Designed by Yoshihisa Maitani, the Olympus OM-1
was produced to challenge the Nikon F range of cameras by producing a smaller,
lighter and quieter 35mm SLR. It was first launched in 1972 as the M-1,
but after a complaint from Leica it was renamed the OM-1: the OM-1n is a later
version that has extra flash functions. This is an all mechanical manual
camera with the batteries only required to power the TTL exposure metering, this
being indicated by a
needle in the viewfinder. There is no other information in the viewfinder
i.e. the selected shutter speed and aperture, unlike the
Pentax MX and Nikon FM which have indicators for these settings.
The name Zuiko,
pronounced Z(u)weeko, is an abbreviation for the Olympus optical plant
written in Chinese and can be translated as "Golden Light".
A superb camera
complemented by the
range of excellent Olympus Zuiko lenses.
Winders & Motor Drives
The OM-1n above is shown fitted whit the Olympus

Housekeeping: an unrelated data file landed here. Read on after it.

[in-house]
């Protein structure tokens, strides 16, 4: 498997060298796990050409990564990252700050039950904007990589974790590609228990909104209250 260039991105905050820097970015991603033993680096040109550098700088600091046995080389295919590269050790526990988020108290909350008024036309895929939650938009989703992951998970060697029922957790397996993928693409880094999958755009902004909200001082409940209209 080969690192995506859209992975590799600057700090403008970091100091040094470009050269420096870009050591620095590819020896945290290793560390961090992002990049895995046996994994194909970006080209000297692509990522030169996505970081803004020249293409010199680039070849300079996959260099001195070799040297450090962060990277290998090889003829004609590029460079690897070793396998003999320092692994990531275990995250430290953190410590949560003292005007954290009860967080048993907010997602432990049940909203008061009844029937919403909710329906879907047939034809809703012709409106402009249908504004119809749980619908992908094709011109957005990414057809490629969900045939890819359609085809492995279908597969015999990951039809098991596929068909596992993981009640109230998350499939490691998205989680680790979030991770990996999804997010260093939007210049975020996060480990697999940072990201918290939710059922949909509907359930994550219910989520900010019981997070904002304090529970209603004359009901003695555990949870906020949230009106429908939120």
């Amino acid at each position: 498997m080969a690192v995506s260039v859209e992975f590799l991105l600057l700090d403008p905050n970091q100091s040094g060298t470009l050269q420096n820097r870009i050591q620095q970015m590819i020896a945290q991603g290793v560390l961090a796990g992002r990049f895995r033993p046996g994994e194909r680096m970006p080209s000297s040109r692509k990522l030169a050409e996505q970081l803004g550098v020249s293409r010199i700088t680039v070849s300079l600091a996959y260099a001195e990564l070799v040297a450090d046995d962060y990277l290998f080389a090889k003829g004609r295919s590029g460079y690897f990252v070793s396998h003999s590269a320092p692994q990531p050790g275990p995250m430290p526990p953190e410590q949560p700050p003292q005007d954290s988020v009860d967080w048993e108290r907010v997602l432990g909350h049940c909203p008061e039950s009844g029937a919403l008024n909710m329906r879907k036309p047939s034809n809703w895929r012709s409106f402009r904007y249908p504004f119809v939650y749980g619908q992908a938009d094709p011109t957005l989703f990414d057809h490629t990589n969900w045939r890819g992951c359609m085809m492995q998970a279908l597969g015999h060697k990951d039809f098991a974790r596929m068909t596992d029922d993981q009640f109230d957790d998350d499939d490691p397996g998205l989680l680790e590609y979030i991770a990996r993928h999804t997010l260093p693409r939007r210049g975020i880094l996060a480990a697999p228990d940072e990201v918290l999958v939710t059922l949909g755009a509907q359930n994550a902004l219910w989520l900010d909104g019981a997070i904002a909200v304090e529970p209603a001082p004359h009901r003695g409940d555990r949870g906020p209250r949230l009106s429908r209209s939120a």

Winder 2. This gives a continuous shooting rate of 2.5 frames per
second (fps). The earlier Winder 1 just allowed for a single frame
advance. The MD-1 and MD-2 motor drive units would give 5 fps.
The MD-2 gave more shooting options which are shown in a LCD display.
Power came from a rechargeable NiCad battery pack or from 12 X AA
batteries housed in a vertical grip.
Soon after the OM-1 was introduced in 1972, it was
updated in 1973 to give it the capability to accept a winder or motor
drive. A small “MD” badge was fitted on the front of these models.
It was further updated in 1979 into the OM-1n which came with a
detachable hot shoe already fitted, earlier OM-1 models came without a
hot shoe, which provided better communication with the Olympus "T" flash
system. The OM-1n was finally discontinued in 1987 which ended the
production of Olympus manual mechanical SLRs.